The pelvis is a three-dimensional, compartmental and complex anatomical space.17-20 Gastrointestinal, gynecological, vascular, neurological and urological systems are all in close proximity. These systems are supported by a wide variety of bones, muscles and ligaments. There is a dense lymphatic, vascular and neurologic network that is intertwined between these units and that tumor cells can also use to spread.17-20 Knowing the relationships between these different embryological developmental compartments is essential for successful surgery. The surgery of pelvic organs and structures, known as a “no go” area for many years, has been divided into sub-branches. Although the sub-branches describe their specific specialty, none can provide a holistic overview of the whole of pelvic surgery.21-23 In standard surgical training, however, it is not possible to train for the pelvis and retroperitoneum. Moreover, there are not enough experienced trainers specialized in these subjects and three-dimensional pelvic anatomical dissection experience cannot be taught while tumors are, of course, three dimensional entities. The curious surgeon can learn as much as he/she can see and understand during surgeries simply by looking at cloned or poorly copied drawings in books. In both of these cases, the “burglar” tumor that has reached the vital-risk organs of the retroperitoneum and pelvis, which is generally withdrawn, cannot be “chased home” by the surgeon, and tumor cells that have traveled with intercompartmental transgression cannot be completely excised (resection resulting in R1-R2 margins!). The lack of experience of cadaver surgery makes the situation even more difficult. Thus, without an accurate anatomical road map, the surgical team will make mistakes, which will result in complications and/or oncological failure. Retrospective follow-up traces of many unwanted complications and local recurrences lead to technically limited and insufficient surgery.24-26 The authors draw attention to the importance of adding retroperitoneal and pelvic surgery training to the standard surgical training for effective radical resection of LRRC.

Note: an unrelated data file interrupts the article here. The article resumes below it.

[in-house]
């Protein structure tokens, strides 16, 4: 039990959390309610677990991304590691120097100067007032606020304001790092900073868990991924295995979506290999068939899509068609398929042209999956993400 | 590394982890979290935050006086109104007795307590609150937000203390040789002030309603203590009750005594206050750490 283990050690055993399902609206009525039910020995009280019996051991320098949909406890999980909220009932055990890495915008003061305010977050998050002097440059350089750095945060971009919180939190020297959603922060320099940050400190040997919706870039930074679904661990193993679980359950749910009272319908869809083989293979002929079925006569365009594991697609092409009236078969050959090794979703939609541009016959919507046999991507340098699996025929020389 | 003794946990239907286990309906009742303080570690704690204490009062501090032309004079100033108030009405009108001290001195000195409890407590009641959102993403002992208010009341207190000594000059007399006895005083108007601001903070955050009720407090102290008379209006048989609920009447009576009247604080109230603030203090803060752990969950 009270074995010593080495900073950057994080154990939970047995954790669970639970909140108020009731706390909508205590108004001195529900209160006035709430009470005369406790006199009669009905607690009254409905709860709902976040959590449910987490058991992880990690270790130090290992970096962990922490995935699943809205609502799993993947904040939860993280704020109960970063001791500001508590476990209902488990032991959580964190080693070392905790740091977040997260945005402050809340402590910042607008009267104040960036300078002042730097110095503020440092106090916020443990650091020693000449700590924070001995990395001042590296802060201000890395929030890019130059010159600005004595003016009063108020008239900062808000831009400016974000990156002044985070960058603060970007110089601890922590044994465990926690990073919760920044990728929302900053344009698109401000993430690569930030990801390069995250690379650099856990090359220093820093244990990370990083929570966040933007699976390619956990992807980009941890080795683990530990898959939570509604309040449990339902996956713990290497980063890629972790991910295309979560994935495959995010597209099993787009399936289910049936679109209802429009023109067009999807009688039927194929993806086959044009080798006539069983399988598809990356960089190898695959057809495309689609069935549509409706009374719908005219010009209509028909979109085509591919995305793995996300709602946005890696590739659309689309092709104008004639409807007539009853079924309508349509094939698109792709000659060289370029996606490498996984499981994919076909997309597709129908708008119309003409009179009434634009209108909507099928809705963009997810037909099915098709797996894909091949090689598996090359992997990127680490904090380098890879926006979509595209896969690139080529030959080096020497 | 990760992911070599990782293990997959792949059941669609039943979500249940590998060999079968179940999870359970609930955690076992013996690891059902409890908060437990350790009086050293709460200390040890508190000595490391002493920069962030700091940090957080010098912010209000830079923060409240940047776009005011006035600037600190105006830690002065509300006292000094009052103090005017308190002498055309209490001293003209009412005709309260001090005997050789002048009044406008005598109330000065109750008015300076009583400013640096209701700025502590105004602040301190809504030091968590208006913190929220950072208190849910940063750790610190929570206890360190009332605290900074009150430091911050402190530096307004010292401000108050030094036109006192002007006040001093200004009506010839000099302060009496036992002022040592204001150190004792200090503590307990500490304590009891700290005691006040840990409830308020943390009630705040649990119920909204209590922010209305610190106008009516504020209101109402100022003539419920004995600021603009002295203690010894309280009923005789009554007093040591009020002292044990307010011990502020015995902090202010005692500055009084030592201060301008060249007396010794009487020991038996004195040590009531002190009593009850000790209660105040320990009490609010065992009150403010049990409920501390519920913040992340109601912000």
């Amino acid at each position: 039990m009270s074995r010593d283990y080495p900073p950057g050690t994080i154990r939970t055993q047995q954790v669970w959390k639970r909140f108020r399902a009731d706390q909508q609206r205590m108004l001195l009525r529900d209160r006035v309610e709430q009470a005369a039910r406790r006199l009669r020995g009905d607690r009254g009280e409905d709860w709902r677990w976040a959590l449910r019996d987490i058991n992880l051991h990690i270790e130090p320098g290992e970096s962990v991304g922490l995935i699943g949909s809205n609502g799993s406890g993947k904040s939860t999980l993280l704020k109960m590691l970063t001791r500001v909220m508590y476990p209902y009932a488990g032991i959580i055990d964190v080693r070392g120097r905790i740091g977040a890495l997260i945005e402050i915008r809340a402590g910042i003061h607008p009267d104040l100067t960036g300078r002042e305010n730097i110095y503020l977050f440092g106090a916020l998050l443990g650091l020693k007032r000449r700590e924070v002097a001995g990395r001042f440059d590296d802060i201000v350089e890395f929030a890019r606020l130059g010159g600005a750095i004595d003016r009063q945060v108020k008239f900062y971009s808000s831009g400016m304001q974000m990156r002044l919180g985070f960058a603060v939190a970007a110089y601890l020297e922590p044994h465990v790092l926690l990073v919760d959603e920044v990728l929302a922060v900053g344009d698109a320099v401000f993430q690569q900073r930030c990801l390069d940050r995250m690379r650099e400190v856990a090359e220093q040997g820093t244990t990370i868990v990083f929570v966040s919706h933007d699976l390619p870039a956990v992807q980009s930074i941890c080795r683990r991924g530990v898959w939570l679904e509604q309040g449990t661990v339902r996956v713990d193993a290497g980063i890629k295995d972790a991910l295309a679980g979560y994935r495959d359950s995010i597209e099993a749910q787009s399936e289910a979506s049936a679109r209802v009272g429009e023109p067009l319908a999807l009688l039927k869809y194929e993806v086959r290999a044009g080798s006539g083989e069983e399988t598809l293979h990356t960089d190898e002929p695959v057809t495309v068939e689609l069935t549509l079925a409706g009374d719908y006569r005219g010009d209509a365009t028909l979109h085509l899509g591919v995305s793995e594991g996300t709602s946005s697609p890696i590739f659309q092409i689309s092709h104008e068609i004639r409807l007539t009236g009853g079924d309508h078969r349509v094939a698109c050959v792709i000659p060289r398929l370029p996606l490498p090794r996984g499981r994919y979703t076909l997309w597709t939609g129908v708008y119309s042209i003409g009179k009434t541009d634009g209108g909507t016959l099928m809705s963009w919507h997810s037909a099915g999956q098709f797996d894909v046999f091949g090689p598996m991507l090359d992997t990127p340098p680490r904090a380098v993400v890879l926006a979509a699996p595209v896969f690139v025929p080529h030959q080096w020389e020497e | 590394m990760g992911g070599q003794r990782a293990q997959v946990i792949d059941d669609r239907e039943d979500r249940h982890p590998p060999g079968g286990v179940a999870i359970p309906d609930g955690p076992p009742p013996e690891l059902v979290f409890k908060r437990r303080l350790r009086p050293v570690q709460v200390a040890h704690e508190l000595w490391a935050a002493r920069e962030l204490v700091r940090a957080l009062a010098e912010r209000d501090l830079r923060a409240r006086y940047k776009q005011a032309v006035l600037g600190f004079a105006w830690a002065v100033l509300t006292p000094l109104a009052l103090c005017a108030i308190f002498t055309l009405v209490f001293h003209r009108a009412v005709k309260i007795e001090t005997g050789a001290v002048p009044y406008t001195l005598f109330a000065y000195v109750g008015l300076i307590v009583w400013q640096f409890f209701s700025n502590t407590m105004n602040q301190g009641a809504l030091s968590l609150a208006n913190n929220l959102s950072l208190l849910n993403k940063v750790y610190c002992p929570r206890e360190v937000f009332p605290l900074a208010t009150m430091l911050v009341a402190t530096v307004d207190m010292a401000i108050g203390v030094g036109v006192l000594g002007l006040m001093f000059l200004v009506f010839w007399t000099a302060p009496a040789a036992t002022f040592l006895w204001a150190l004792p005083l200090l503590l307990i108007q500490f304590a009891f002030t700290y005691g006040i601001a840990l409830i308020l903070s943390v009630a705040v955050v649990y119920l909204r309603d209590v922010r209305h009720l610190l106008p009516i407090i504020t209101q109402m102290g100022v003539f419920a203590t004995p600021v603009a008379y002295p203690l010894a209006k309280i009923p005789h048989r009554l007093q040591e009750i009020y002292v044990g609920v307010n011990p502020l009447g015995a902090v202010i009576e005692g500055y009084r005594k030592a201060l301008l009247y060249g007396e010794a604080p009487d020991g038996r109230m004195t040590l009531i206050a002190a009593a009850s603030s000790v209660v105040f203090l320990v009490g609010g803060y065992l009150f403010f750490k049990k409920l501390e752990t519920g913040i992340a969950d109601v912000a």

Local Recurrence Problem